# Dynamic Programming Winning Strategy

Describing A Game: In the Game there are 2 players (player 1 and player 2) and there is a board with a number of ball in it $$n$$.There is also a set $$A =$${$$A1...Am$$} which hold the amount of ball each player is allowed to remove in one move.

progress of the game: each player at his turn remove $$a\in A$$ balls from the board.

loser: is a player who cannot remove $$a\in A$$ form the board. Meaning the number of balls on the board is smaller than $$a,\forall a \in A$$ .

For example $$A =$${$$2,3$$} and $$n=6$$. the first player remove 3 balls then the second player remove 2 balls and we are left with one ball on the board so the second player win.

Another example $$A =$${$$2,3$$} and $$n=6$$. the first player remove 2 balls then the second player remove 2 balls.then the first player remove 2 balls then the second player is left with zero balls on the board so the first player win.

I can see that for each $$A$$ and $$n$$ there are 2 option: Player one has as Winning Strategey,or Player two has as Winning Strategey.

I can see it via a tree that I draw that represent a game. which spread from the root (player 1) to the second level (player 2) based on $$a,\forall a \in A$$ and so on.

Edit: I need to prove that for each $$n$$ and a set $$A =$${$$A1...Am$$} there exist one of the following situation:

1. palyer 1 has a winning strategy.

2. player 2 has a winning strategy.

But I find it hard to proof (via induction).

I suspect that what you actually need to prove is that, for each position of the game (represented by $$n$$, with the set $$A$$ fixed), either (1) there is a winning strategy for the player to move (the first player), or (2) for each move the first player has (if any), there is a winning strategy for the other player in the resulting position. This can indeed be proven by induction on $$n$$. When $$n=0$$, there are no moves for the first player; we are in the case (2). Suppose $$n>0$$. There are two possibilities: either there is a move for the first player that leads to a new position $$n'$$ for which the case (2) takes place (with players exchanged), or there's no such a move. The first possibility corresponds to the case (1) for $$n$$. The second corresponds to the case (2) for $$n$$, because either there are no moves at all, or each move leads to a position which is not in the case (2) and therefore - by induction! - is in the case (1); in both cases the first player loses.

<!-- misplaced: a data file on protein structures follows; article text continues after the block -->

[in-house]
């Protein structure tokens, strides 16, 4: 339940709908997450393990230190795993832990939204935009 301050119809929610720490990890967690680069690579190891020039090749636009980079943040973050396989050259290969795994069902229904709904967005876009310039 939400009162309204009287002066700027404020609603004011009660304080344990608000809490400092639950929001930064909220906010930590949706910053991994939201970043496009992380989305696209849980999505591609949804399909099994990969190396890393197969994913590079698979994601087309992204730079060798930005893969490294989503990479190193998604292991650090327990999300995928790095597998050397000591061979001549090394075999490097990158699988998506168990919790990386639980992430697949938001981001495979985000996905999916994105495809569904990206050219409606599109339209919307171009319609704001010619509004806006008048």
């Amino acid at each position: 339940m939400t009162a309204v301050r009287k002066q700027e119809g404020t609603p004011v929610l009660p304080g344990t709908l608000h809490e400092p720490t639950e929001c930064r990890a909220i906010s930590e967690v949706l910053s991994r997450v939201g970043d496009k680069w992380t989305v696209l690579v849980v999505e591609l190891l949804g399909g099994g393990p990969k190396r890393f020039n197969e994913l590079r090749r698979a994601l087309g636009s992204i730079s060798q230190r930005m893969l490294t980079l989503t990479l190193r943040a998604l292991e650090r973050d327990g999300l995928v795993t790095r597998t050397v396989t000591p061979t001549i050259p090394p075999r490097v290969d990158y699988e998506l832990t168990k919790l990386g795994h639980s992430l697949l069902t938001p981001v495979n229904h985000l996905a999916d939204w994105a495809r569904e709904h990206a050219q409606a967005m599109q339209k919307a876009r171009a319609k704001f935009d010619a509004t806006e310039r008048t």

Back to the present game. The first player has a winning strategy with $$n$$ balls initially (on the board) if and only if there exists $$a\in A$$ such that the (second) player doesn't have a winning strategy with $$n-a$$ balls initially. In other words, let $$f(n)\in\{0,1\}$$ represent the existence of a winning strategy for the first player with $$n$$ balls initially (where $$1$$ means "exists"); if we "conveniently" assume $$f(n)=1$$ for $$n<0$$, then $$f(n)=\neg\bigwedge_{a\in A}f(n-a)\quad\text{for } n\geqslant 0$$ (where $$\neg$$ is logical "not" and $$\wedge$$ is logical "and"). For your example $$A=\{2,3\}$$, you get $$(f(0),f(1),f(2),\ldots)=(\color{blue}{0,0,1,1,1},0,0,1,1,1,\ldots)$$ (a periodic sequence with the period shown in blue).